On January 25, 2019, the National Labor Relations Board reaffirmed its adherence to the traditional common law independent contractor test for determining whether a worker is an employee or an independent contractor under the National Labor Relations Act.
In SuperShuttle DFW, Inc., the Board expressly overruled its 2014 FedEx Home Delivery decision. In FedEx, the Board drastically reduced the significance of entrepreneurial opportunity in the determination of independent contractor status. FedEx emphasized the right to control factors relevant to the so-called “economic realities” test and gave weight to whether a worker was in fact “seizing” actual opportunities and rendering services as part of their own independent business.
SuperShuttle DFW, Inc. is significant as it abandons the Obama-era standard and gives a boost to companies using contract labor by elevating the importance of entrepreneurial opportunity in the independent contractor analysis. Insodoing, the Board returns the legal framework to its traditional common law roots and adds the examination of entrepreneurial opportunity. The decision suggests that moving forward, the Board “evaluate the common-law factors through the prism of entrepreneurial opportunity when the specific factual circumstances of the case make such an evaluation appropriate.”
SuperShuttle DFW contracts with the Dallas-Fort Worth Airport to transport passengers between local airports in the area. In 2005, SuperShuttle DFW started entering into 1-year contracts (called Unit Franchise Agreements, or UFAs) with individual shuttle drivers. The UFAs expressly characterize drivers as nonemployee franchisees who operate independent businesses. Among other things, the franchisees are required to supply their own shuttle vans and pay SuperShuttle DFW an initial franchise fee and a flat weekly fee for the right to utilize the SuperShuttle brand and its Nextel dispatch and reservation apparatus. Franchisees work no set schedule or number of hours or days per week; they work as much as they choose, whenever they choose. Franchisees are then entitled to the money they earn for completing the assignments that they select.
A dispute arose when a local union sought to represent a unit of SuperShuttle DFW drivers. The company resisted the organizing effort by arguing that under the NLRA, the drivers could not organize because they were independent contractors — not covered employees.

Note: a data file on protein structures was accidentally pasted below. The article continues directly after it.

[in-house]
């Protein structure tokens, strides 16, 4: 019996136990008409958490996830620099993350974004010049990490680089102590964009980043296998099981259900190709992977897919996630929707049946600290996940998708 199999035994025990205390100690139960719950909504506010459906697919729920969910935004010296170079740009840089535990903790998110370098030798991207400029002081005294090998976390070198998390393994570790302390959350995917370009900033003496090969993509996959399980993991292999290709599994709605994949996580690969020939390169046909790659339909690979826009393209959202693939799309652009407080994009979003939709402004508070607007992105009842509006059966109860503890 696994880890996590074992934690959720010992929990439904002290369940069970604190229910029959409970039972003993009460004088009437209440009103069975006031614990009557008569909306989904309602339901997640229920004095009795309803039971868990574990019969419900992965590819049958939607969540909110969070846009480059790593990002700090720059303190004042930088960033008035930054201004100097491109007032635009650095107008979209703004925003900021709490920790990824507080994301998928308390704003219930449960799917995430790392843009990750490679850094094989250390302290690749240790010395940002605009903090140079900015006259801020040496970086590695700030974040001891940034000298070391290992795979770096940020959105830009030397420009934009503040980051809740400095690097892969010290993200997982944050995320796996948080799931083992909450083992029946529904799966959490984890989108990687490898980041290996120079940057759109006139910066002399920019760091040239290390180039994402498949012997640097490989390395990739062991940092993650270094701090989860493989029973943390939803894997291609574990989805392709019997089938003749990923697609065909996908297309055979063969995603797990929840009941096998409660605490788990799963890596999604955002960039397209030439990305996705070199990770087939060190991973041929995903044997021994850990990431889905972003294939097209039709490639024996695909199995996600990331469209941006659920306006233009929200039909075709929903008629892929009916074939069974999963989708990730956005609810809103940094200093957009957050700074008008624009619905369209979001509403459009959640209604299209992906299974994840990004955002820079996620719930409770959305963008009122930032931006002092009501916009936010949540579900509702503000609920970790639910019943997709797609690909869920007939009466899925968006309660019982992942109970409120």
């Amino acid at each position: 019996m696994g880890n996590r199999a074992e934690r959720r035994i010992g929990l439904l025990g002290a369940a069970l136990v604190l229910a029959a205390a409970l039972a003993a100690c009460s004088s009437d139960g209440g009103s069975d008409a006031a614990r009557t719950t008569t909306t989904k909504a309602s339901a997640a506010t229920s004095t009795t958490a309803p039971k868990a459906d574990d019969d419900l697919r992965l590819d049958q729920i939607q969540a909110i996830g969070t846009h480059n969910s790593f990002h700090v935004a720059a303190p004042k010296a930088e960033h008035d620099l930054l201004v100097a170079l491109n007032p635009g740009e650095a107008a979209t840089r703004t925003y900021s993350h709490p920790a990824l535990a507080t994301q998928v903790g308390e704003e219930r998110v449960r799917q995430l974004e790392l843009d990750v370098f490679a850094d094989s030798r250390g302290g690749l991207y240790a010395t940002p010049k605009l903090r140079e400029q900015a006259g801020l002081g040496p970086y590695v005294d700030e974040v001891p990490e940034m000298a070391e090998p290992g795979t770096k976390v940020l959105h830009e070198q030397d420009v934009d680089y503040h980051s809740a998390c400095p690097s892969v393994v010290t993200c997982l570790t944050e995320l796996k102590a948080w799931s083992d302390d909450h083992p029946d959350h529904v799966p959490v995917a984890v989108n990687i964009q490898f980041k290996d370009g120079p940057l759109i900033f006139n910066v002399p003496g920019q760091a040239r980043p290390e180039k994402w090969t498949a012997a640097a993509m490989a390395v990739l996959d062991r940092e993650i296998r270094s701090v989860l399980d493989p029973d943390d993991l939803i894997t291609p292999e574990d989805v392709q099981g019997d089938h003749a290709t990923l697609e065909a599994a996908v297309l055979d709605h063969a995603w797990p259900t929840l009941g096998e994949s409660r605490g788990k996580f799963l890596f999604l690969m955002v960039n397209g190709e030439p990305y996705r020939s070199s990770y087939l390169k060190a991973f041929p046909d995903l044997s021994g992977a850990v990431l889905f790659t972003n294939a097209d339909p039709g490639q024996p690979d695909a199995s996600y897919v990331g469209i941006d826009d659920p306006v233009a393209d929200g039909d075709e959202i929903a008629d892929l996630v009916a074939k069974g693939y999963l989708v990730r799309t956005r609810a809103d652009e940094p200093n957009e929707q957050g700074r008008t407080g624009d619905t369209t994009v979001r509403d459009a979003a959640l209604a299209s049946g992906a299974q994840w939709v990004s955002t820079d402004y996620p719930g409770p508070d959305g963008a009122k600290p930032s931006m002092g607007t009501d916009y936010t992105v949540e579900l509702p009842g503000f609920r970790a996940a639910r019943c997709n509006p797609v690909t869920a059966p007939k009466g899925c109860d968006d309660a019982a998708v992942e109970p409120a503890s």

Applying its new framework, the Republican-majority Board concluded that the drivers are not statutory employees under the NLRA, but rather are independent contractors excluded from the Act’s coverage. Looking to the common law factors, the Board found that the franchisees’ leasing or ownership of their work vans, their method of compensation, and their nearly unlimited control over their daily working conditions and schedules provided the franchisees with significant entrepreneurial opportunity for economic gain. Also, the overall lack of supervision, combined with the parties’ intention to create an independent contractor relationship underscored the Board’s conclusion.
In light of this ruling, franchises and companies engaging with independent contractors can breathe a sigh of relief when it comes to coverage under the NLRA. However, while the NLRB’s return to the common law standard is business-friendly, it is still important to ensure that workers classified as independent contractors truly meet the test.
- Looking to the common law factors and the prospects for entrepreneurial opportunity, companies should evaluate things like the hiring entity’s degree of supervision over the worker, the method and manner of compensation, and the amount of control over how the worker performs tasks.
- To assess the scope of “entrepreneurial opportunities,” consider the worker’s independence to make meaningful decisions bearing on profit or risk of loss.
- In conducting audits with counsel, sometimes companies will find that making strategic adjustments to particular roles can reinforce classification decisions. In other cases, after a closer look, it may make sense to reclassify workers and redefine roles. Regardless, given the public spotlight on independent contractors and the quickly evolving legal landscape (whether it involves federal law like the NLRA, or state law like California’s recent Dynamex decision), companies are well-advised to partner with counsel to mitigate potential exposure and to unlock the value of embracing new staffing models while staying compliant.